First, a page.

[ International Socialism nr. 11 ]
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Der blev fundet 13 artikler

Fra International Socialism Journal nr. 11

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Editorial (ISJ 11, Winter 1980/81)

11

1

dec 80

 

The deepening crisis provides the backdrop for a large part of this issue of International Socialism.

 

Rip Bulkeley + Pete Goodwin + Ian Birchall + Peter Binns + Colin Sparks: ‘If at first you don’t succeed...’: fighting against the bomb in the 1950s and 1960s

11

1

dec 80

 

From the beginning of 1958 through into 1964 the Campaign for Nuclear Disarmament was a huge mass movement. During that period it involved in its activities literally hundreds of thousands of people, many brought into politics for the first time.

 

Chris Harman: Marx’s Theory of Crisis and its critics

11

30

dec 80

 

This is the second part of an article on locating the crisis. The first part, Theories of the crisis, appeared in IS 2:9, Summer 1980

 

Ian Birchall: Letter to the editor

11

72

dec 80

 

I have no complaint to make of the cuts made in my article The Autonomy of Theory (IS 2 : 10), since I invited such cuts by grossly failing to write to the required length. One cut, however, did weaken the argument I wished to present.

 

Abbie Bakan: The legend of Marilyn Monroe

11

73

dec 80

 

Marilyn Monroe died some 19 years ago. At the time, I was in Grade school. Yet, for our generation, the name and the legend of Marilyn Monroe make her a household word. In her own lifetime, she was the top box office attraction ever, anywhere in the world, for nearly a decade.

 

The European Left and the new fascists: Introduction

11

84

dec 80

 

THIS SUMMER the far right in Europe forced itself on the attention of the left. In Italy, West Germany and France there were savage and indiscriminate terrorist bombing attacks. In Britain, the open Nazis of the British Movement began to emerge as the main pole of attraction for disgruntled white working class youth, taking over from the National Front, split and in disarray after its heavy defeat in 1979.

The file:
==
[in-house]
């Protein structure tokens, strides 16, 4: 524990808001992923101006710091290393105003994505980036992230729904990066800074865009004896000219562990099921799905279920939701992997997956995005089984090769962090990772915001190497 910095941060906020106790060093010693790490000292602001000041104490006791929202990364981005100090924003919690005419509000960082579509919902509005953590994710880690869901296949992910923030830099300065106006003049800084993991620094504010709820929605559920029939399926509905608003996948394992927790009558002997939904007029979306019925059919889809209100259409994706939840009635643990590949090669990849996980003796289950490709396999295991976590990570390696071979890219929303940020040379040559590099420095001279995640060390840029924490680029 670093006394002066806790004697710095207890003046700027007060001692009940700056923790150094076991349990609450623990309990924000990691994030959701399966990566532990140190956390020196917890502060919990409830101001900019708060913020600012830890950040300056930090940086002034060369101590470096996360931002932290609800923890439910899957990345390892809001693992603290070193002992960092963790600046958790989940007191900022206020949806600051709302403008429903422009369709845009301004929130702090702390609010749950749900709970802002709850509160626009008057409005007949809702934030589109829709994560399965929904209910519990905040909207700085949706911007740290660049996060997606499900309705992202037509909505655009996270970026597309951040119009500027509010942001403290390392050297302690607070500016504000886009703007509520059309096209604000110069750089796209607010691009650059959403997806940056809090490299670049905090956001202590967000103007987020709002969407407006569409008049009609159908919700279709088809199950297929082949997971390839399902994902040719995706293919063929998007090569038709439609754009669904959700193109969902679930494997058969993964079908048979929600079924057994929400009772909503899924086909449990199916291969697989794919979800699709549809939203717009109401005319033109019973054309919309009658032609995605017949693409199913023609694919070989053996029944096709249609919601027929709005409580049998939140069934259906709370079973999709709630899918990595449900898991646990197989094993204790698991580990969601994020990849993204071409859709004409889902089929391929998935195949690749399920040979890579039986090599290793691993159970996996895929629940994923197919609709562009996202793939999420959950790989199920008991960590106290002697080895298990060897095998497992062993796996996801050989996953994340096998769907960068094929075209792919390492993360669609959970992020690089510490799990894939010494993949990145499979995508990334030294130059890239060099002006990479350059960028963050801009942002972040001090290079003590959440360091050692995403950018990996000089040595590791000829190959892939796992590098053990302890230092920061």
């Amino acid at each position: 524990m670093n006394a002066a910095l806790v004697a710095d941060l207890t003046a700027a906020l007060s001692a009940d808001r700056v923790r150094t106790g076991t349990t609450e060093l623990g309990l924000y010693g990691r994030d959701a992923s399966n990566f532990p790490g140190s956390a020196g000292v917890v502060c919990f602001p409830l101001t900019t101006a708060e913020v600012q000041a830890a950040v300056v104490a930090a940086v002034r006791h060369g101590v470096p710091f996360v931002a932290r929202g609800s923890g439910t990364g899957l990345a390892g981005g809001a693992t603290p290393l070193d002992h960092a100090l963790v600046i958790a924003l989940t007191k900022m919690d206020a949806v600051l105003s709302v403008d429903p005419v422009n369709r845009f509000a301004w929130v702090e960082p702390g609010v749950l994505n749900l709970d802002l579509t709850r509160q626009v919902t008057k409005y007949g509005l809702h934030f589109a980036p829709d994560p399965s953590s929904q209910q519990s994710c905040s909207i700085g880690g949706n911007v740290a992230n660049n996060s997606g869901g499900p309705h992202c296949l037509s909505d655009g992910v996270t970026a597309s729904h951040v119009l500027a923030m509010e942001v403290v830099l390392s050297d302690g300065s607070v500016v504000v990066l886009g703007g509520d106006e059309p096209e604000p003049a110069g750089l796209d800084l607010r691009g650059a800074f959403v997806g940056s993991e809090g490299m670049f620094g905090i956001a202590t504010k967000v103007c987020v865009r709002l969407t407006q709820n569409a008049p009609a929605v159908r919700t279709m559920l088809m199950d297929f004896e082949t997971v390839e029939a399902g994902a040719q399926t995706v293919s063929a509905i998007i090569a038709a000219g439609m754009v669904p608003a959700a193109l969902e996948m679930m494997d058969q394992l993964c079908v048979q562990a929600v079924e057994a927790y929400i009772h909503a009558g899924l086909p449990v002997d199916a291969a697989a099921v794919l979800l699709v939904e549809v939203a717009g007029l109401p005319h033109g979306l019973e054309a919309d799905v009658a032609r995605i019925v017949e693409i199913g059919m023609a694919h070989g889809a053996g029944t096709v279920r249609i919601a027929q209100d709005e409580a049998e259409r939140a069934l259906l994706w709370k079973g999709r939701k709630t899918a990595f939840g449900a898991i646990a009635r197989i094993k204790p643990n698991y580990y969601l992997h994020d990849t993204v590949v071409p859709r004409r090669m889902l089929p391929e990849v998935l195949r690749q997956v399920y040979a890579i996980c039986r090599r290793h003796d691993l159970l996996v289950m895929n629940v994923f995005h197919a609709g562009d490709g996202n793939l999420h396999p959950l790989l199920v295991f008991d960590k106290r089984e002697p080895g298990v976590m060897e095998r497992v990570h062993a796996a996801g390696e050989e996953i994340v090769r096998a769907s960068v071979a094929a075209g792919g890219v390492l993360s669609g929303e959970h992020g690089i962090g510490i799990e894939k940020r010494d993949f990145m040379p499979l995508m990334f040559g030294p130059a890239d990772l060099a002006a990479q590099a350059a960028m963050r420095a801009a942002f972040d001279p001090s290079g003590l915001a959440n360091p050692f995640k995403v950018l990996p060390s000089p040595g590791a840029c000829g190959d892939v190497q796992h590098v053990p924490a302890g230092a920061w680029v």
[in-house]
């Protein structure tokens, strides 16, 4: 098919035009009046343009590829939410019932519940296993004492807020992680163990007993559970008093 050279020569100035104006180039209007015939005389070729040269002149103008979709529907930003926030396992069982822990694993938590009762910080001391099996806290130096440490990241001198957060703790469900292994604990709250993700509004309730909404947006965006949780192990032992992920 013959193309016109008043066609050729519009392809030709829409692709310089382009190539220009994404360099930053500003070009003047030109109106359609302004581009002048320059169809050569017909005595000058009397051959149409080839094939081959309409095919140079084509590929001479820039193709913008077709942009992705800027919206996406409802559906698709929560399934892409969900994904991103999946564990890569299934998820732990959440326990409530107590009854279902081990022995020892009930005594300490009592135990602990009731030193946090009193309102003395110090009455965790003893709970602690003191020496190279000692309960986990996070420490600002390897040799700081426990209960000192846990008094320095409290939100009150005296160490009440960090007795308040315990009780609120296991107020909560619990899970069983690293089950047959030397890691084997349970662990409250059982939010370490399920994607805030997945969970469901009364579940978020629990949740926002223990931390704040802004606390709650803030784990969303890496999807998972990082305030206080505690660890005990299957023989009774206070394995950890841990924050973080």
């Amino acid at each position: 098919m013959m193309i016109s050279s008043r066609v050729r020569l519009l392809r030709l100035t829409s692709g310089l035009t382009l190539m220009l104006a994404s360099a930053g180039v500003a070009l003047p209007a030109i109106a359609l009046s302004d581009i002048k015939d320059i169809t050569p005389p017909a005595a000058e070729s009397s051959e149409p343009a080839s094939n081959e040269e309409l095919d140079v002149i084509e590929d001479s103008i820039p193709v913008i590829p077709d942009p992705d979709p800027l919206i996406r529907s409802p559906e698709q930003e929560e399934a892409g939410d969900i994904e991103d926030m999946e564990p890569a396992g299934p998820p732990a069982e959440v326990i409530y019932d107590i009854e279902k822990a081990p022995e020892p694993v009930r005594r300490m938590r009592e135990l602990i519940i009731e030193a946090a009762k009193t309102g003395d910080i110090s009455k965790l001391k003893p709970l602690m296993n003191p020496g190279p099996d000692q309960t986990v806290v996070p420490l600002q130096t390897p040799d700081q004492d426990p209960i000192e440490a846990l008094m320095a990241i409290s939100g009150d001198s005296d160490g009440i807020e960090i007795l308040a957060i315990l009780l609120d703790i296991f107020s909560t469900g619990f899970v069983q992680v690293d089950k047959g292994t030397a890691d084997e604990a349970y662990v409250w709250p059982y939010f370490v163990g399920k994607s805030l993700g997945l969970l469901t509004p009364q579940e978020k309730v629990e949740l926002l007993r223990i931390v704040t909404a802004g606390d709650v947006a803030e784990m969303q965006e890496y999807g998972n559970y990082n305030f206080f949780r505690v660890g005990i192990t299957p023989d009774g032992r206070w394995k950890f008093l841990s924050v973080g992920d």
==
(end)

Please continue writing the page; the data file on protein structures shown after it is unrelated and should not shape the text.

LO (Lutte Ouvrière, Frankrig): The European Left and the new fascists: Fascism and the French Left: i. Lutte Ouvrière

11

85

dec 80

 

YES, THEN, today we can demonstrate and do nothing; there are no immediate consequences because there is not really any fascist party posing a threat; there are only outrages which any madman could commit, even on his own.

 

Alain Krivine: The European Left and the new fascists: Fascism and the French Left: ii. Ligue Communiste Révolutionaire

11

88

dec 80

 

THEY HAVE killed. After Bologna, after Munich, it’s in Paris that the black terror has struck, outside a synagogue, on the evening of October 3rd. Today everyone is expressing emotion. But Giscard and Lecanuet were much less indignant when, over five years, the fascists murdered seventy Algerian workers. Bonnet didn’t announce that he was a ‘North African’, but now he has discovered that he is an ‘Israelite’.

 

SAG (Sozialistiche Arbeiter Gruppe, Tyskland): The European Left and the new fascists: Fascism and the German Left: Sozialistiche Arbeiter Gruppe

11

89

dec 80

 

FIGHT Everyday Fascism!
The attempt to bomb Strauss to power as the ‘strong man’ and the ‘saviour out of the chaos’ has failed. However, it would have succeeded had it not become evident that the assassins of Munich were fascists and not left-wingers.

 

The European Left and the new fascists: Comments from the Editors

11

90

dec 80

 

WE DO NOT think that extended comment is called for, since the documents largely speak for themselves. In particular, it is clear that the two documents from the French comrades are sadly inadequate and contain serious mistakes.

 

Andy Durgan: Revolutionary Anarchism in Spain: the CNT 1911-37

11

93

dec 80

 

The origins of Spanish anarchism lie in the birth pangs of a locally weak capitalism and the waves of rural revolt which swept the peninsular in the second half of the nineteenth century. The complex reasons why anarchism should take root so firmly in Spain have been discussed elsewhere. Suffice to say that the peculiar social, economic and political situation in nineteenth century Spain did not bode well for normal trade union practices, particularly in the countryside. Anarchist ideas fitted many of the traditions of Spanish workers, e.g. federalism, and their influence spread partly because they became available in the key formative years of the workers’ movement.

 

Alex Callinicos: Politics or abstract propagandism

11

111

dec 80

 

Marxism, as they say, is a guide to action. One of the greatest problems for revolutionary socialists lies in conditions where not even a significant minority of workers is prepared to accept their guidance. This has been true in Britain for much of its history.

 

Contents (ISJ 11, Winter 1980/81)

11

1

dec 80

 

Der blev fundet 13 artikler

< Nr. 10 –– Nr. 12 >

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www.socialister.dk – 20. august 2018 kl. 12:43